We’re now one year into the Trump era, and politics seems more nasty, divided and polarized than ever. A government shutdown is imminent over immigration policy. Congress hasn’t passed a single, major bipartisan bill. President Trump’s approval rating among Democrats has fallen to 5 percent. Some reports suggest that a quarter of Americans have real animosity toward the other party. You’d be forgiven for wondering why we can’t just go back to those halcyon days of bipartisanship. Remember when Ronald Reagan and Tip O’Neill would supposedly come to compromise over drinks?
Here’s the thing: By some measures, the United States is more partisan than ever, but that more peaceful and unified past, that golden age of unity, was … pretty much never.
Let’s think for a moment about what the nature of political division looks like right now in the U.S. Using presidential election results, my FiveThirtyEight colleague David Wasserman found that elections are getting less and less competitive at the county level; a record number of counties in 2016 voted for either Trump or Hillary Clinton in a blowout. This is consistent with findings in political science that even when national presidential races are competitive, many individual states are not. Political scientists have characterized the polarized U.S. as “two one-party nations,” instead of one two-party nation.
The issues we fight over — gender, race, immigration, culture and the role of government — divide Americans neatly and consistently under party labels. The current moment feels divisive because major policy and political questions are “sorted” between the parties — Republicans are mostly unified around one set of answers, and Democrats are mostly unified around another.
American history is also riddled with divisions, including over many of the same questions that divide us now. In particular, race and immigration have long fueled intense fights. The difference is that much of the historical conflict on these issues occurred within parties, so we have to look beyond the tensions between Republicans and Democrats to understand it. Or, often these fights remained outside of electoral politics altogether, and thus those issues went unaddressed. While they might have made for some quieter presidential election years, these dynamics masked serious problems, like inequality, exclusion and violence.
Historically divided parties
For a sense of how much more political division used to play out within each party, look at presidential conventions. A few hundred party faithful gathered every four years to pick their presidential nominee. In many years, it took multiple ballots to come to agreement – in one case, 103. Ten or more ballots were hardly standard, but they weren’t unheard of. Even a few presidents whom we often look back on as unifying — like Lincoln and FDR — took multiple ballots to win the nomination.1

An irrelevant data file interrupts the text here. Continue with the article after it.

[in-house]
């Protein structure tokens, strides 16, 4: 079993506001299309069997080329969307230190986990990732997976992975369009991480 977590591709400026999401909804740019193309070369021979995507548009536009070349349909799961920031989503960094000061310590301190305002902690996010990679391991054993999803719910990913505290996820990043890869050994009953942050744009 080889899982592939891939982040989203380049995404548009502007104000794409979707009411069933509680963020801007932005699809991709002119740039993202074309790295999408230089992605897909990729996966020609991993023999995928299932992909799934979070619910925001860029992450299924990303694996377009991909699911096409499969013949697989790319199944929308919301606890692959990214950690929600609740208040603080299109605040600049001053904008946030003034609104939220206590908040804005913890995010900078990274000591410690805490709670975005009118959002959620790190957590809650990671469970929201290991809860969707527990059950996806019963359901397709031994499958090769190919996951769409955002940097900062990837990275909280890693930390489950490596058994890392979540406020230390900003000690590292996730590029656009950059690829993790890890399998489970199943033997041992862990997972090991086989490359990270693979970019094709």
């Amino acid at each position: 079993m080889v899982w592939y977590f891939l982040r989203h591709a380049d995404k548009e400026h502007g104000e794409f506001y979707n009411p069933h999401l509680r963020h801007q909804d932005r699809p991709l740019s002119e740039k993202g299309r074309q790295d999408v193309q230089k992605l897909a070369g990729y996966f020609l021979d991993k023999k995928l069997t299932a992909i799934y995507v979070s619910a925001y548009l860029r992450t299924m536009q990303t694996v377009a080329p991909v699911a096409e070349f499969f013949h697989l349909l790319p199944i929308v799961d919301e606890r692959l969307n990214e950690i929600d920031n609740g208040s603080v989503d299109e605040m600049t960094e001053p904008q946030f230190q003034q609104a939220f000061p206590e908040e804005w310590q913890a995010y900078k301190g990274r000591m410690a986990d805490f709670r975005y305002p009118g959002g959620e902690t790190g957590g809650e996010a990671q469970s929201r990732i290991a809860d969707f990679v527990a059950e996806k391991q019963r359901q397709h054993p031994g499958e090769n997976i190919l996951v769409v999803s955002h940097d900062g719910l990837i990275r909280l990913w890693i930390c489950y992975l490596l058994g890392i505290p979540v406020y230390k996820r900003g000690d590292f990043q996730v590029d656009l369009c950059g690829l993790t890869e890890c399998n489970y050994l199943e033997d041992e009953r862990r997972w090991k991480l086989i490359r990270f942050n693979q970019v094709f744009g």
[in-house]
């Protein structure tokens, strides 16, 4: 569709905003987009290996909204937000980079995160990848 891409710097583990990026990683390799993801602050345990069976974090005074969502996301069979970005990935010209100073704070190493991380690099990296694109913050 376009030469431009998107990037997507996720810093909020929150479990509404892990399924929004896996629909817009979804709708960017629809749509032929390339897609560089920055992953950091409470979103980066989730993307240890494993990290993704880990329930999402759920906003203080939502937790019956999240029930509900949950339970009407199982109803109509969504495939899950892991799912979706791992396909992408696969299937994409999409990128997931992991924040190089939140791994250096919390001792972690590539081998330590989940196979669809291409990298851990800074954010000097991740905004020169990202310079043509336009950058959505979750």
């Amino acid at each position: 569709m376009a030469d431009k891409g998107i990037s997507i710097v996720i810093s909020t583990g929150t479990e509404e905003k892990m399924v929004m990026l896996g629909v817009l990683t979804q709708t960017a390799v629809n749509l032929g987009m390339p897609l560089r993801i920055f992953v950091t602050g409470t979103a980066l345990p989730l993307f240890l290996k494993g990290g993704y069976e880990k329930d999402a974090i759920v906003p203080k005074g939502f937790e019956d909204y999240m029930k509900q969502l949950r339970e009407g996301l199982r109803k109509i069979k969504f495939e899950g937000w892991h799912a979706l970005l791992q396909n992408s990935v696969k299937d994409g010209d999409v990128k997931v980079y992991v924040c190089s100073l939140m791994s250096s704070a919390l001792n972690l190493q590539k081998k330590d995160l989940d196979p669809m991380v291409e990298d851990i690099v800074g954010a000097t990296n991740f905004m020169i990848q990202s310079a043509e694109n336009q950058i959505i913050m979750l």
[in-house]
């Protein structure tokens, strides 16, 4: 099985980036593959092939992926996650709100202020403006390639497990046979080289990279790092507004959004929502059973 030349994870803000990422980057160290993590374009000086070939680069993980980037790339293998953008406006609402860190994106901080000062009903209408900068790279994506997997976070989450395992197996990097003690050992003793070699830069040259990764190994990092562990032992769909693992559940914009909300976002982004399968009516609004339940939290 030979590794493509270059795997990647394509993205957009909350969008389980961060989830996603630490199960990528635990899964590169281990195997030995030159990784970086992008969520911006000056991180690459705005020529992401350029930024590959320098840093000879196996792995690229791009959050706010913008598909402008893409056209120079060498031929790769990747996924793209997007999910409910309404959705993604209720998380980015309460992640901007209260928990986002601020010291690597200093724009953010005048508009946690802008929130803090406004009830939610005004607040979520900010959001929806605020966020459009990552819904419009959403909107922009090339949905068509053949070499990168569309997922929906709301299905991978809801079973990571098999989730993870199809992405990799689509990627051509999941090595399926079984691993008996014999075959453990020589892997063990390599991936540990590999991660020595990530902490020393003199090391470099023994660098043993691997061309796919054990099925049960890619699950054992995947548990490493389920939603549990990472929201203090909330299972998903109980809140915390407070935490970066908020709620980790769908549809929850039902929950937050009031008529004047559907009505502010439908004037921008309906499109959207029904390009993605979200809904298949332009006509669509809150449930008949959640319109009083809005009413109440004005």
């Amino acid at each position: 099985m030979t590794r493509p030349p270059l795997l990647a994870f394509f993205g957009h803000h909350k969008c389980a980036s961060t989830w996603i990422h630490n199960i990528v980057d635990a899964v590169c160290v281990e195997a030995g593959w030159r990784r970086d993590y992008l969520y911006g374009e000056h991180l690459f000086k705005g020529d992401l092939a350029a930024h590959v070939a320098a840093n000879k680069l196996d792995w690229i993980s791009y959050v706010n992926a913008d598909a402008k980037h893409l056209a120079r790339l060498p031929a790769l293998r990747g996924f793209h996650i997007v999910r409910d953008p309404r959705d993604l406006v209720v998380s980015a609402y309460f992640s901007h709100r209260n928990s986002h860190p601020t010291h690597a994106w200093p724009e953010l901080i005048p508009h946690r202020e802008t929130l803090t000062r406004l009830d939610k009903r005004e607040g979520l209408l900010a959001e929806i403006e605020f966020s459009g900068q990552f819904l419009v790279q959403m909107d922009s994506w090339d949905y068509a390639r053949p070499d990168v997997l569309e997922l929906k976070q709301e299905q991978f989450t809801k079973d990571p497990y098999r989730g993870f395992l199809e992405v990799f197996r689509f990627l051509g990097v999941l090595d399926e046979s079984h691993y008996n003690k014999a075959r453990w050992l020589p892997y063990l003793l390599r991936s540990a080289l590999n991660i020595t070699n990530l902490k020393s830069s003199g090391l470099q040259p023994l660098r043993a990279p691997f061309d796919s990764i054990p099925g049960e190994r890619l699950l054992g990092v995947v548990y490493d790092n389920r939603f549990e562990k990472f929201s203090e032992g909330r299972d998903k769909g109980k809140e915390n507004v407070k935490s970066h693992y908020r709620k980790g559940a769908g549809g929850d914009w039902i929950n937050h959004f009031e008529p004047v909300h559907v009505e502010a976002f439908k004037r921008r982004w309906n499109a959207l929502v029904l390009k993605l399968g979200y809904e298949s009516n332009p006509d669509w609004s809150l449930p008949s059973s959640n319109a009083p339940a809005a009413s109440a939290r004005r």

Since 1952, of course, every Republican and Democratic convention has been settled on the first ballot. In part, that’s because of rule changes that tied delegate voting to caucus and primary results. But it also reflects the degree to which — especially after the South shifted toward the Republicans — the two major parties no longer have highly contentious factions that disagree on central policy questions. Had modern parties faced more internal division, more presidential conventions might have started without any candidate having reached the minimum delegate threshold needed to win. Indeed, there have been a few close calls, like 1964 and 1980. Things don’t always go smoothly. But more typically, presidential nominations are tied up well before the convention begins.
Before 1952, on the other hand, party members were more likely to duke it out among themselves. Some of the squabbles at these conventions reflected tensions between candidates and factions, but they usually mapped onto some of the same issues that divide us today.
Race and immigration
Lots of evidence suggests that race and immigration are two of the main drivers of our current divided state. Political scientist Michael Tesler found that racial attitudes mattered more in 2016 than in any recent election — even 2008, when the presence of an African-American candidate shaped the political conversation.
Racial divisions between parties haven’t exactly been unheard of in U.S. history. The Republican Party was founded on the principle of stopping slavery’s expansion.2 But many of the major fights about race have also taken place within parties, which means that our usual measures of polarization might mask what’s really going on.